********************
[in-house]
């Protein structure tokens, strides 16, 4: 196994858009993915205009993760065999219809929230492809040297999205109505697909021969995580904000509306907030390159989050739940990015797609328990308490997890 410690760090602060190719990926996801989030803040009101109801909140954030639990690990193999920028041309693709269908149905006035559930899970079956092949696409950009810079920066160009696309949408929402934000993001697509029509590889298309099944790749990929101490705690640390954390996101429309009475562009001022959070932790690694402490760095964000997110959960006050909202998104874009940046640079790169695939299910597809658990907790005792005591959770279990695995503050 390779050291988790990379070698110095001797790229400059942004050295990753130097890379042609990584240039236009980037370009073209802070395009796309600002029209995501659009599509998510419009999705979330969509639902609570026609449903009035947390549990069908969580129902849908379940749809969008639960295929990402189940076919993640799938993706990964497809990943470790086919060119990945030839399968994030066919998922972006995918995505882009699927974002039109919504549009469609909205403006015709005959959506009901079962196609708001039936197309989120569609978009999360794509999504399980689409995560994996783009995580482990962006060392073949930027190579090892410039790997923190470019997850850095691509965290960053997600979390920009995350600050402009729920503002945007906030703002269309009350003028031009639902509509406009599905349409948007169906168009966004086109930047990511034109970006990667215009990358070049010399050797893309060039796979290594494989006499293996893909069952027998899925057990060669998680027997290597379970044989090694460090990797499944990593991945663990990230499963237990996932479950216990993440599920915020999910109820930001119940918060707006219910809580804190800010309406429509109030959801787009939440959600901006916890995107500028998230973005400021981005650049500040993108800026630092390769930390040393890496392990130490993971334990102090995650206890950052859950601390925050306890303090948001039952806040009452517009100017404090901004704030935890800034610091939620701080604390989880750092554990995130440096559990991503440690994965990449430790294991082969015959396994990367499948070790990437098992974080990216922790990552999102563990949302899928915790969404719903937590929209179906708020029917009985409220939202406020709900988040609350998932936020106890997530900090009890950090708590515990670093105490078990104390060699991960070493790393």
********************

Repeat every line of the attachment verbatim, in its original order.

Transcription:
[in-house]
């Protein structure tokens, strides 16, 4: 196994858009993915205009993760065999219809929230492809040297999205109505697909021969995580904000509306907030390159989050739940990015797609328990308490997890 410690760090602060190719990926996801989030803040009101109801909140954030639990690990193999920028041309693709269908149905006035559930899970079956092949696409950009810079920066160009696309949408929402934000993001697509029509590889298309099944790749990929101490705690640390954390996101429309009475562009001022959070932790690694402490760095964000997110959960006050909202998104874009940046640079790169695939299910597809658990907790005792005591959770279990695995503050 390779050291988790990379070698110095001797790229400059942004050295990753130097890379042609990584240039236009980037370009073209802070395009796309600002029209995501659009599509998510419009999705979330969509639902609570026609449903009035947390549990069908969580129902849908379940749809969008639960295929990402189940076919993640799938993706990964497809990943470790086919060119990945030839399968994030066919998922972006995918995505882009699927974002039109919504549009469609909205403006015709005959959506009901079962196609708001039936197309989120569609978009999360794509999504399980689409995560994996783009995580482990962006060392073949930027190579090892410039790997923190470019997850850095691509965290960053997600979390920009995350600050402009729920503002945007906030703002269309009350003028031009639902509509406009599905349409948007169906168009966004086109930047990511034109970006990667215009990358070049010399050797893309060039796979290594494989006499293996893909069952027998899925057990060669998680027997290597379970044989090694460090990797499944990593991945663990990230499963237990996932479950216990993440599920915020999910109820930001119940918060707006219910809580804190800010309406429509109030959801787009939440959600901006916890995107500028998230973005400021981005650049500040993108800026630092390769930390040393890496392990130490993971334990102090995650206890950052859950601390925050306890303090948001039952806040009452517009100017404090901004704030935890800034610091939620701080604390989880750092554990995130440096559990991503440690994965990449430790294991082969015959396994990367499948070790990437098992974080990216922790990552999102563990949302899928915790969404719903937590929209179906708020029917009985409220939202406020709900988040609350998932936020106890997530900090009890950090708590515990670093105490078990104390060699991960070493790393």